In some embodiments, a cutout or hollow portion 30 is provided in one side of the main body 14 of the lift saddle to accommodate the distal end of a lift rod. The lift rod moves the saddle vertically between its lower and upper positions. A pair of apertures 32 is provided in the main body of the lift saddle to accommodate locking screws or other securement devices to secure the lift saddle to the lift rod. As best illustrated in FIG. 8, the cutout portion 30 allows the lift rod to fit flush within the main body portion to minimize the width of the lift saddle. This permits the lift saddle to be utilized with conventional double-sided disk processing equipment and to move a pair of single-sided disks within spaces originally designed and built to accommodate a single double-sided disk. For example, the width W1 of the saddle illustrated in FIG. 8 is 0.250 inches. The center-to-center distance of the two channels W2 is 0.085 inches and the angle formed between the side walls 22 and 24 is 30 degrees (FIG. 8). This geometry will accommodate two disks with a thickness of 0.050 inches, as shown in FIG. 6. This is important because the disk temperature is ambient (room temperature) at the beginning of the sputtering process and may approach 300 degrees Celsius during the sputtering process. Moreover, at this elevated temperature, the disk will expand, perhaps by as much as seven percent.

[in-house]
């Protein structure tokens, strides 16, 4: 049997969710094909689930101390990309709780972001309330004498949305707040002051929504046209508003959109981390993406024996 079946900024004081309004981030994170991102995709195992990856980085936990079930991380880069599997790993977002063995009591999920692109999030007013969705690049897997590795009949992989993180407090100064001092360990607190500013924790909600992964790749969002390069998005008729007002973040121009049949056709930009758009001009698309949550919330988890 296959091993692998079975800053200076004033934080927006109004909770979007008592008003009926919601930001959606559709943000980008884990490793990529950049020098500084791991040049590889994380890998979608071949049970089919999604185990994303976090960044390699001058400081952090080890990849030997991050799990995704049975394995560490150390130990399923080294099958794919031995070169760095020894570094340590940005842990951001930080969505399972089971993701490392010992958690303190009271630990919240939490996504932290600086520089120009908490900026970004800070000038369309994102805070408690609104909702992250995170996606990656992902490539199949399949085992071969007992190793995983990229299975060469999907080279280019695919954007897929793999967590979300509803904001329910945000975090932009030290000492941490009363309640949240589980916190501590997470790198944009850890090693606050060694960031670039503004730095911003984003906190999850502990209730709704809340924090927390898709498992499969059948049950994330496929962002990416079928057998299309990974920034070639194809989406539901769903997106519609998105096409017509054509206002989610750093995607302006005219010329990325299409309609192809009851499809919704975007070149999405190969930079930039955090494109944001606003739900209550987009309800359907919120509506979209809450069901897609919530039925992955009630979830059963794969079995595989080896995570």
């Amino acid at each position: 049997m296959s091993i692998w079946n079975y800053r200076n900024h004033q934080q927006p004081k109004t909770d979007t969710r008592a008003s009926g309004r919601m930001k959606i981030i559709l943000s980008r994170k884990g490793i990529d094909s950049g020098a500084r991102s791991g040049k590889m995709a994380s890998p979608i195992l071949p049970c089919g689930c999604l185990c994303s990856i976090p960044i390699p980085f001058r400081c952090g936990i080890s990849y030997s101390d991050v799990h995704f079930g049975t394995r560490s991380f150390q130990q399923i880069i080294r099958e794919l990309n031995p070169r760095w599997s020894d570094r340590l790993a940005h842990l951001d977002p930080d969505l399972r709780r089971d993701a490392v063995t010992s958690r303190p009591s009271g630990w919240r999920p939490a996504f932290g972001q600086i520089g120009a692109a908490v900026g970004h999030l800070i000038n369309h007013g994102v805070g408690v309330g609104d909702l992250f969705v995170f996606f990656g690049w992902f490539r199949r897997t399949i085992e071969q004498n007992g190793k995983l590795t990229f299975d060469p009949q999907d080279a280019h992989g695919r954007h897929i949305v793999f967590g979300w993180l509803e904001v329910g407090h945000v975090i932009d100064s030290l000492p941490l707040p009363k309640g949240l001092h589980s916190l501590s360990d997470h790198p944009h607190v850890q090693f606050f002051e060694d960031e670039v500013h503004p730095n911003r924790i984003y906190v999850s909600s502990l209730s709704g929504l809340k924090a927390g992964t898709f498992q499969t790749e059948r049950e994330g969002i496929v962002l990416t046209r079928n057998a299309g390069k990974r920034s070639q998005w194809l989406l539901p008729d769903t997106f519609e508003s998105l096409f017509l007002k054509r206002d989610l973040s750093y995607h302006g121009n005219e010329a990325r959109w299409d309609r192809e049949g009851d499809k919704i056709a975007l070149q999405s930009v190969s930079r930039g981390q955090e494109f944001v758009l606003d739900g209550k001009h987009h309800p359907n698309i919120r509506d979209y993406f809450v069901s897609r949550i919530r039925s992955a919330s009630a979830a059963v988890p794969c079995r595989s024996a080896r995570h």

It should be appreciated that the dimensions of the disk engaging portions of the lift saddle can change depending upon the size of the disks involved. In addition, the lift saddle may be machined from a single block of high-temperature-resistant material to not only provide greater precision and accuracy in forming the disk engaging portions 16 of the saddle, but to allow the lift saddle to operate in high temperature environments during disk processing. During processing of hard memory disks, the disks are subjected to temperatures that can reach 350 degrees Celsius. One example of a high temperature environment is the sputtering process where pairs of disks will be removed from a cassette, subjected to numerous sputtering steps and ultimately returned to a cassette. Machining of the disk contact surfaces, such as inside and outside walls 22, 24 of the two channels 18, allows the lift saddle to handle both hot or cold disks. Acceptable metals that can withstand these extreme temperature changes include 304 and 316 stainless steel (full hard). Alternatively, depending upon the application environment, the disk saddle may be made from plastic. For example, for low temperature environments, such as below 40 degrees Celsius, the lift saddle may be molded from polyesteresterketone (PEEK). PEEK provides good rigidity and is not abrasive. In high temperature environments, such as up to 350 degrees Celsius, the lift saddle also may be made from polyesteresterketone. Examples of this are sold under the trade names Vespel or Ultem.